Lewis fields questions on schools, cops and her vision for city

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More than 100 people filled an event center in the South Shore neighborhood Monday night to ask questions ofChicago Teachers Union President Karen Lewis.

The top question — Will she run for mayor? — was not answered. But Lewis certainly sounded like a candidate as she answered questions about school closings, tax increment financing, pension funding, standardized testing, police shootings and her vision for Chicago.

Another sign of her intentions: “Fire Rahm” signs were handed out at the entrance and volunteers were asking for signatures to put Lewis on the mayoral ballot.

Related:Karen Lewis loans $40K to her own mayoral bid

When asked whether she was running for mayor, in view of the fact that she just put $40,000 into a campaign fund, Lewis said, “It means I’m serious, and it means we have expenses associated with that. We have to get an office up and running.

“So yes, I didput my own money in because I’m also ready to ask other people to put money, andthat’s going to make the real decision about whether I run. Because if people don’t figure I’m serious about putting money in, then they won’t either.”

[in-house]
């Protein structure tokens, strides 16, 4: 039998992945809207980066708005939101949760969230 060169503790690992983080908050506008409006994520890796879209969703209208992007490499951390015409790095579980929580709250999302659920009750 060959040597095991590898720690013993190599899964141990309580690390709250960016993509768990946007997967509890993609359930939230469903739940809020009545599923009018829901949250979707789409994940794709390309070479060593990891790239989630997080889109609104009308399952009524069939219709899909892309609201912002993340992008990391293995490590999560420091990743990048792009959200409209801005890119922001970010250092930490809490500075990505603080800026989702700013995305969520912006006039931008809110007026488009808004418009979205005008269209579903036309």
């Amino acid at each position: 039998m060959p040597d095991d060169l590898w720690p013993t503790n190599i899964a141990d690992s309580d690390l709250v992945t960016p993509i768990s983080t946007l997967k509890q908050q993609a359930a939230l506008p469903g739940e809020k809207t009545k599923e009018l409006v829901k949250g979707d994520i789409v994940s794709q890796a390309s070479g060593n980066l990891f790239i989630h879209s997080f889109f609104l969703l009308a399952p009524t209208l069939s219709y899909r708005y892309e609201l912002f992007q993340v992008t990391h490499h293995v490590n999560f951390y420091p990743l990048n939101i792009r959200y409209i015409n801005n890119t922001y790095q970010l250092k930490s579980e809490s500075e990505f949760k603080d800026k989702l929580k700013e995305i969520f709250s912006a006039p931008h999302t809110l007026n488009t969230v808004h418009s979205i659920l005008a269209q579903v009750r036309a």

On the topic of Chicago Public School closings, Lewis said: “You have to have a mayor who doesn’t believe in closing schools.” That line that drew applause from the many teachers in the audience.

She also repeated her call for an elected school board, which she said would be more accountable to the communities they live in.

Additionally, she said, “Closing schools is indicative of a disinvestment mentality in neighborhoods.”

Questioned aboutstandardized testing, she said, “It’s gotten abusive.

“As far as I’m concerned, every parent in the city of Chicago, across the state, across the country should be opting their children out of this testing. It’s gotten to the point where it has completely changed the focus of education.”

On public safety, Lewis called for a return to an emphasis on community policing.

“We’re not having dialogue, we’re not having communication and we’re not looking at how communities and police officers relate and work withone another.”

And she said the police chief “should come from the ranks, should know the streets, should know Chicago.”

Lewis said her vision for the city of Chicago is that the people should become part of the process of making decisions.

“Right now, I feel that the majority of the people, their voices are never heard or if they are heard, they are ignored.”

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